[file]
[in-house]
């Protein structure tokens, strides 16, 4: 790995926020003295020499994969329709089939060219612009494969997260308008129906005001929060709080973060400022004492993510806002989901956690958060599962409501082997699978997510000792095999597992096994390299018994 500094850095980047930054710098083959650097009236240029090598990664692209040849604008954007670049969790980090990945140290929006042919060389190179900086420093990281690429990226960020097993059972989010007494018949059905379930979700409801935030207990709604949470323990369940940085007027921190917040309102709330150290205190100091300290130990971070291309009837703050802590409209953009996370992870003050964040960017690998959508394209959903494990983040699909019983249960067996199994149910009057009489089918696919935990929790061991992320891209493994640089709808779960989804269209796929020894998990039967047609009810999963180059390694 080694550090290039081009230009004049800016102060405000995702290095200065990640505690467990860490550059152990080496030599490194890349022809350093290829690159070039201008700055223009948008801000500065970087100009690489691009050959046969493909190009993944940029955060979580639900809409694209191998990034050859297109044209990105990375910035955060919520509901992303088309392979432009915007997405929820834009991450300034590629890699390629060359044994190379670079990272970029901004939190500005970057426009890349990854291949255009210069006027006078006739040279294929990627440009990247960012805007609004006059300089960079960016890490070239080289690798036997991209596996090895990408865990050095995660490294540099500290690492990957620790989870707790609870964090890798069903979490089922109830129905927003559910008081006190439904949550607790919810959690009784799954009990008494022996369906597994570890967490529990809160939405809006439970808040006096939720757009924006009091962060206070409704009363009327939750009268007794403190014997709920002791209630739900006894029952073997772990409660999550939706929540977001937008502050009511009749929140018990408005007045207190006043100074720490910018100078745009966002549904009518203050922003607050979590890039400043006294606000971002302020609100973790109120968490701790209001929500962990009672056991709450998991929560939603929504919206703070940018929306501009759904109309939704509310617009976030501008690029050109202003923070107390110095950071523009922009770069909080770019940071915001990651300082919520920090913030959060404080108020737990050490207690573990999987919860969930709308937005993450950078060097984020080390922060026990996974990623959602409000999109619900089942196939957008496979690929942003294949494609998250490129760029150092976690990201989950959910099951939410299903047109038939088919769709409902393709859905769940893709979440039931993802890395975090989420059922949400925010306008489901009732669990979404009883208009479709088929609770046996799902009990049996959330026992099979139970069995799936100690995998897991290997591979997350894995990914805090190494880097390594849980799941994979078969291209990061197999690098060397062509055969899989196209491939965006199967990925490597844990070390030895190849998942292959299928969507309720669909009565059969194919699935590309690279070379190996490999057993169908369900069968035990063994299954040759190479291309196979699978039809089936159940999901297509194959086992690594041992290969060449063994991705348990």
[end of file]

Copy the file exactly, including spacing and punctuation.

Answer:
[in-house]
């Protein structure tokens, strides 16, 4: 790995926020003295020499994969329709089939060219612009494969997260308008129906005001929060709080973060400022004492993510806002989901956690958060599962409501082997699978997510000792095999597992096994390299018994 500094850095980047930054710098083959650097009236240029090598990664692209040849604008954007670049969790980090990945140290929006042919060389190179900086420093990281690429990226960020097993059972989010007494018949059905379930979700409801935030207990709604949470323990369940940085007027921190917040309102709330150290205190100091300290130990971070291309009837703050802590409209953009996370992870003050964040960017690998959508394209959903494990983040699909019983249960067996199994149910009057009489089918696919935990929790061991992320891209493994640089709808779960989804269209796929020894998990039967047609009810999963180059390694 080694550090290039081009230009004049800016102060405000995702290095200065990640505690467990860490550059152990080496030599490194890349022809350093290829690159070039201008700055223009948008801000500065970087100009690489691009050959046969493909190009993944940029955060979580639900809409694209191998990034050859297109044209990105990375910035955060919520509901992303088309392979432009915007997405929820834009991450300034590629890699390629060359044994190379670079990272970029901004939190500005970057426009890349990854291949255009210069006027006078006739040279294929990627440009990247960012805007609004006059300089960079960016890490070239080289690798036997991209596996090895990408865990050095995660490294540099500290690492990957620790989870707790609870964090890798069903979490089922109830129905927003559910008081006190439904949550607790919810959690009784799954009990008494022996369906597994570890967490529990809160939405809006439970808040006096939720757009924006009091962060206070409704009363009327939750009268007794403190014997709920002791209630739900006894029952073997772990409660999550939706929540977001937008502050009511009749929140018990408005007045207190006043100074720490910018100078745009966002549904009518203050922003607050979590890039400043006294606000971002302020609100973790109120968490701790209001929500962990009672056991709450998991929560939603929504919206703070940018929306501009759904109309939704509310617009976030501008690029050109202003923070107390110095950071523009922009770069909080770019940071915001990651300082919520920090913030959060404080108020737990050490207690573990999987919860969930709308937005993450950078060097984020080390922060026990996974990623959602409000999109619900089942196939957008496979690929942003294949494609998250490129760029150092976690990201989950959910099951939410299903047109038939088919769709409902393709859905769940893709979440039931993802890395975090989420059922949400925010306008489901009732669990979404009883208009479709088929609770046996799902009990049996959330026992099979139970069995799936100690995998897991290997591979997350894995990914805090190494880097390594849980799941994979078969291209990061197999690098060397062509055969899989196209491939965006199967990925490597844990070390030895190849998942292959299928969507309720669909009565059969194919699935590309690279070379190996490999057993169908369900069968035990063994299954040759190479291309196979699978039809089936159940999901297509194959086992690594041992290969060449063994991705348990």